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Marching Band Shows: Where Do I Start?

Not sure where to start when there are so many marching band shows out there to choose from? Here is our take on designing the perfect marching band show for your program. Below are 10 steps you can take to ensure that your show will work for your students, program, and community.

Georgia Southern University Southern Pride Marching Band

1) Plan a design meeting.

In order to have a great show design, you must have your entire staff on the same page. Be sure to invite you arranger, drill designer, percussion writer, guard designer, and all your directors.

2) Construct an idea/concept.

What audience will you be performing for the most? Will this concept inspire all of your audience types? You want to make sure that the music will generate excitement and not just fill time during a football game.

3) Create a list of music selections.

This list of music selections should be exhaustive. Do not throw away any piece or idea at this point. For every concept/idea you come up with you will want to make a running list of potential music that fits that concept.

4) Narrow down the music selections.

You will want to consider if the musical selection is at the appropriate level and achievable for your musicians. You will also want to consider the tempos and time signatures as well. Tempo is very important for creating velocity and general effect with the show.

5) Research.

Look up composers and try to find out what the pieces are about and what emotions they were trying to convey. Brainstorm any and all ideas, thoughts, descriptions, and things that could be used in your show's music, visual package, or overall effect. Something else to consider is the color guard costumes, flags, and possible staging as well.

You are going to want to make sure that you research the necessary copyrights to any music you wish to arrange and perform. The copyrights to most music is easily obtained for a fee. However, there are some pieces that you cannot get the rights to or simply just too expensive. This should be done before any arranging is started.

6) Design from the outside and move inward.

Think about how you want the show to start and end. Could these two ideas become one in the same? Will the beginning and ending generate the excitement you want? It's important to think about the beginning and how that sets up your concept and how the ending might bring everything to a proper close for the audience. Then you can start working inward to get an idea of the intended flow of your show.

7) Coordinate & Integrate.

This is where the disconnect happens with many band programs. You must integrate all parts of your ensemble. The woodwinds, brass, battery percussion, front ensemble, and color guard are all equally important. Make sure you showcase them all. Will the music have appropriate places where you can feature each section? It is not a good idea to just picture frame the color guard for the entire show.

8) Write it out.

Map out the show on paper first. You can basically create a story board of your show. If possible go ahead and sync it to the source music so you can get an idea of flow and pacing. This can be done as simply as drawing it out on paper and then use a recording of the music to sync it in powerpoint or something like that.

9) Compose.

If you want a truly custom show with exactly what you want, then it's a good idea to go ahead and hire a professional arranger and drill writer who are willing to be flexible with you and each caption head.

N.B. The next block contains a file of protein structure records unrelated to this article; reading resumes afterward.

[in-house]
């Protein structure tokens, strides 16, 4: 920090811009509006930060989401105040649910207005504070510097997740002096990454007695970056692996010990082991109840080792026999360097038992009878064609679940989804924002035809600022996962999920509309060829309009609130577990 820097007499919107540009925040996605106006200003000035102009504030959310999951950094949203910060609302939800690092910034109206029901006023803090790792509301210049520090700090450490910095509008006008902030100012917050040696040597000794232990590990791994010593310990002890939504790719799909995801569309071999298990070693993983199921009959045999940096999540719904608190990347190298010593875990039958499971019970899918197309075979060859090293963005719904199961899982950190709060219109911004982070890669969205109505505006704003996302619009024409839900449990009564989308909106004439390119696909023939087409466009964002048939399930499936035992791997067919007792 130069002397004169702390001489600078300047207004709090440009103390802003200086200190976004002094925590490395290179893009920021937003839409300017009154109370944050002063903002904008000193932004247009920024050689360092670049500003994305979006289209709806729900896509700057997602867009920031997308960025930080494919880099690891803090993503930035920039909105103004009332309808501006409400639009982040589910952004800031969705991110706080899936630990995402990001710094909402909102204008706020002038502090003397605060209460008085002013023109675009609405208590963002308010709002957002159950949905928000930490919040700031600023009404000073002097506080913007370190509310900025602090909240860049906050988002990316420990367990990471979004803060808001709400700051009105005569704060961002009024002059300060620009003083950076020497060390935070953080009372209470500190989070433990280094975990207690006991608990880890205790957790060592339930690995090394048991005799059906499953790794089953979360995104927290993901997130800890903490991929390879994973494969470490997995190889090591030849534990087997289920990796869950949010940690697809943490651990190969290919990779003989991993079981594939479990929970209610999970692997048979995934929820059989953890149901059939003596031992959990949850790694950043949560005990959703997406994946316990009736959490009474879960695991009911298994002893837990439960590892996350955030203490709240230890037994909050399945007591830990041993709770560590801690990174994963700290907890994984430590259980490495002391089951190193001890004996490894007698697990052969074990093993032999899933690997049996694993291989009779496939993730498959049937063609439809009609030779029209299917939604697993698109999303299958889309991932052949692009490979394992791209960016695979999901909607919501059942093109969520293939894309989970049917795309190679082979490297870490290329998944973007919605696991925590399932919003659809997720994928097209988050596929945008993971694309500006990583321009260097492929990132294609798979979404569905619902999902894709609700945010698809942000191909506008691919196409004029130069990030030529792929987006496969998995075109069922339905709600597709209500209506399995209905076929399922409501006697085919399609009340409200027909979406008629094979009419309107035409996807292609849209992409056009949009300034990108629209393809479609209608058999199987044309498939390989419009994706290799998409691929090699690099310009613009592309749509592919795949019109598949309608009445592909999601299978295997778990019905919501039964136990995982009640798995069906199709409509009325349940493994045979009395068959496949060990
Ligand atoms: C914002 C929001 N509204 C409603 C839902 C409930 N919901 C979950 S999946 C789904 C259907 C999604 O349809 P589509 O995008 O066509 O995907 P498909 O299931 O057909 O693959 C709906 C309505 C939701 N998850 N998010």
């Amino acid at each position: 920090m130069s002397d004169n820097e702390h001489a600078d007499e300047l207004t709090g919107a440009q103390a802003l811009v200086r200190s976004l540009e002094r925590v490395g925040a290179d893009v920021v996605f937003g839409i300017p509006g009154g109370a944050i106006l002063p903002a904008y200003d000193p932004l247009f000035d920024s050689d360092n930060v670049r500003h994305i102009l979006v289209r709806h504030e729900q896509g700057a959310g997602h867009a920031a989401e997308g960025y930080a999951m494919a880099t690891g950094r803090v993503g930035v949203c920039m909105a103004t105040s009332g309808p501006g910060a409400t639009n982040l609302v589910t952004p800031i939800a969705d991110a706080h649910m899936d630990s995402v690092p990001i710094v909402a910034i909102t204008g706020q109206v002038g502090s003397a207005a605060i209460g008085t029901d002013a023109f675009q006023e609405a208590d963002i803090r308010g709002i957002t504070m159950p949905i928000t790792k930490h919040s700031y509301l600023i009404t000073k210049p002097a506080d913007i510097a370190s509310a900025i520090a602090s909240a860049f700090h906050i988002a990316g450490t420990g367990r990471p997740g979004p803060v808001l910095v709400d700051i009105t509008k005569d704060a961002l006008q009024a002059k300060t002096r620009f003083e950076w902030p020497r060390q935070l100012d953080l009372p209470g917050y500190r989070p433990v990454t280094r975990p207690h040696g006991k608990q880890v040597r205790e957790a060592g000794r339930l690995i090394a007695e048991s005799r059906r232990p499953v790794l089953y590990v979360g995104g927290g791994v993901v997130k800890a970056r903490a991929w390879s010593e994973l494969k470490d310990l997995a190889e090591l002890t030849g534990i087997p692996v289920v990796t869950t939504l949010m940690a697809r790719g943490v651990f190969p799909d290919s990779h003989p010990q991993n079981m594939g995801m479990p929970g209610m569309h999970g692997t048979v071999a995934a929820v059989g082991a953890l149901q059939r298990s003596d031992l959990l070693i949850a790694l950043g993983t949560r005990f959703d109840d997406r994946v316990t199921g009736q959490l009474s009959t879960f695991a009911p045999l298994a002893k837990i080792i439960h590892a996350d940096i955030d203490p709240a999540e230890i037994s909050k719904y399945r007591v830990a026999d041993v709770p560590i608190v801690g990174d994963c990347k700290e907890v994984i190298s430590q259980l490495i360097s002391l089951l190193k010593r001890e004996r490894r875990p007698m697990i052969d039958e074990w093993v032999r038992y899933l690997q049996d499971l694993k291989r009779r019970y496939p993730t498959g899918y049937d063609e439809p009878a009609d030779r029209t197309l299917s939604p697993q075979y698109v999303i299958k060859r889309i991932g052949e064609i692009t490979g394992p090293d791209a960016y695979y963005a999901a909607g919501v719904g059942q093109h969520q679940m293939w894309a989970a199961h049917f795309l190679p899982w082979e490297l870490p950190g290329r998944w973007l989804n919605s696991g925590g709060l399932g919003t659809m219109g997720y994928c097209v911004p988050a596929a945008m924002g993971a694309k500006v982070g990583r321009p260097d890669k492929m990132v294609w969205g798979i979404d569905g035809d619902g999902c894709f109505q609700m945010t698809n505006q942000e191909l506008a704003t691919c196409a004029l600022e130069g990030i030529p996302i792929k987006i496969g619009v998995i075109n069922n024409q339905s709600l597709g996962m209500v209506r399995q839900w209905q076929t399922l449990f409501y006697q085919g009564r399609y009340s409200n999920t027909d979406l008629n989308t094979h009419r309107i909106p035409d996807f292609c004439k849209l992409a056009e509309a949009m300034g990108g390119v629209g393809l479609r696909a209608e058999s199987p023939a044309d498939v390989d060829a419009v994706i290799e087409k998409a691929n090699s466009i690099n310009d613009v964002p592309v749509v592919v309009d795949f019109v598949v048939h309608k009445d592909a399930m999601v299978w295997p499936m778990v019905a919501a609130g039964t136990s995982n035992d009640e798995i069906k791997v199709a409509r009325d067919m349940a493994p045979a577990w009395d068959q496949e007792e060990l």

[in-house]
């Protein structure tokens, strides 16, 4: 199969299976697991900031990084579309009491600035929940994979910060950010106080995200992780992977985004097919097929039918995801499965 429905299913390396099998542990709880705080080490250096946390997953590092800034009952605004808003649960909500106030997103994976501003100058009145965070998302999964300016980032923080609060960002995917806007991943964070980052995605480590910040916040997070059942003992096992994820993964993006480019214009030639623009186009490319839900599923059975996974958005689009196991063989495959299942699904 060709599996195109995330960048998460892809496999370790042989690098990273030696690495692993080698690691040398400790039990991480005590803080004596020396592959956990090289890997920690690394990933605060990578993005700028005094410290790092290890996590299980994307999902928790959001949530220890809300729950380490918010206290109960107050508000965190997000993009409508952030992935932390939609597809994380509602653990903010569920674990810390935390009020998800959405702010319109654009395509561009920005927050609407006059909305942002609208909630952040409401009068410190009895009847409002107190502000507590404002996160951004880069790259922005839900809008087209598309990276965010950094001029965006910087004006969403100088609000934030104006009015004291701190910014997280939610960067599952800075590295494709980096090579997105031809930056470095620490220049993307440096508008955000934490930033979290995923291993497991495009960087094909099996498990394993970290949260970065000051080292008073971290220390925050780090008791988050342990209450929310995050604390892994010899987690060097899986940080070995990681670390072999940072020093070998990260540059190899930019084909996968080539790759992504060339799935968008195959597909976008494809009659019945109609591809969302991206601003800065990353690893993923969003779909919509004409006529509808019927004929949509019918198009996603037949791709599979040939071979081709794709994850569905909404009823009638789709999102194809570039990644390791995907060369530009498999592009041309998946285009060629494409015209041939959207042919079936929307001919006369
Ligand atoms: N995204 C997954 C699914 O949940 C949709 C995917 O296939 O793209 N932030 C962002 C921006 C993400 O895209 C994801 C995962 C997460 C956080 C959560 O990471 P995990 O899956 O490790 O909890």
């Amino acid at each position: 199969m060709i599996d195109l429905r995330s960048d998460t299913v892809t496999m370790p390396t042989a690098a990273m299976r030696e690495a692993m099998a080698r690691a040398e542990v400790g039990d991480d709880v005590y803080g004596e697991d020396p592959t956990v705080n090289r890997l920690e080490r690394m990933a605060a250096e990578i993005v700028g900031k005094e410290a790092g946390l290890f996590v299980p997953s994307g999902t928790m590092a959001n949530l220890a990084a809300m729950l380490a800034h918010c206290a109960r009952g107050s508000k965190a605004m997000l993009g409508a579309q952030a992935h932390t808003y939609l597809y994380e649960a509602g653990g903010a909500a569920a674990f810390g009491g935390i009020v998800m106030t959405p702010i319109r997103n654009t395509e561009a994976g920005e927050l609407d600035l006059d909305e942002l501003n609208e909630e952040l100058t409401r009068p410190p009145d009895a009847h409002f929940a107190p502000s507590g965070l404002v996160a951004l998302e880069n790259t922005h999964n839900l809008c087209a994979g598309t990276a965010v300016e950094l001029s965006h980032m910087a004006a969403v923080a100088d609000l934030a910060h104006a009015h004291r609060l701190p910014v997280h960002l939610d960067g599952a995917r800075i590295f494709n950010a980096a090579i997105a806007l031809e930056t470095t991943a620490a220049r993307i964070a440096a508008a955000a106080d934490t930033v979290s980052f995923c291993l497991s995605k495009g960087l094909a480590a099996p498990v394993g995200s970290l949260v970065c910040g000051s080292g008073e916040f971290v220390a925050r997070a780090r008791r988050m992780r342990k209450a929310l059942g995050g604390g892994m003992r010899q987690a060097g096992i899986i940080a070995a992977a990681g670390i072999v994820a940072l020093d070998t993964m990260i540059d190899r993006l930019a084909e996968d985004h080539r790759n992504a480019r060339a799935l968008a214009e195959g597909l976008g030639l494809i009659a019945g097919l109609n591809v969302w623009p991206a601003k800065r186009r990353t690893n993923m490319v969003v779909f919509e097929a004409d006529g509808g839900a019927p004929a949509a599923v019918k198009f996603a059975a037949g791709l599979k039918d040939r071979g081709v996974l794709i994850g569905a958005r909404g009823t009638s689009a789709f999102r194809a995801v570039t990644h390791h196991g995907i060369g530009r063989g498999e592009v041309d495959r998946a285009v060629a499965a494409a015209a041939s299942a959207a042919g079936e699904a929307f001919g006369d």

The first step in this process is to get the wind book written first. Then the wind book will need to go to the percussion writer for battery and front ensemble music. Once this is done then it needs to be sent to the drill writer along with the necessary info to start designing the visual package. Once all that is done then the color guard writer needs the music and drill so they can stage and write work to what has already been written.

It's also important to know that there are companies out there that can provide this service from start to finish so you don't have to go out and find each component on your own. These companies typically do a better job because they already work together with every component ultimately getting you a very high quality product. This also takes the least amount of time and effort on your part.

You can simply come up with an idea and then let your team take over to create an amazing show for you where you don't have to lift a finger!

Keep in mind that you also do not have to go with a professional for this step. There are lots of companies out there that have prepackaged marching band shows. You might decide that you can't afford a custom show or that you found some stock charts and drill that works best for your program. You must do what is in the best interest of your program.

10) Finally: Teach to excellence.

All previous efforts are in vain without this dimension. You want to make sure that the students perform and execute the show to its fullest potential. The music must be clearly presented, drill must be readable and effective, the guard must be clean, communicative, and most importantly, your students must bring the show to life!

Marching Band Shows: In Conclusion

All things considered, the most important aspect of selecting a marching band show is to think through the steps before deciding on a concept. The last thing you want is to get half way through learning a show to find out it's not going to work for some reason or another. Make sure your entire staff is involved in the process from the very beginning. Communication is key! This will make for the perfect show for your program and a very successful season ahead!



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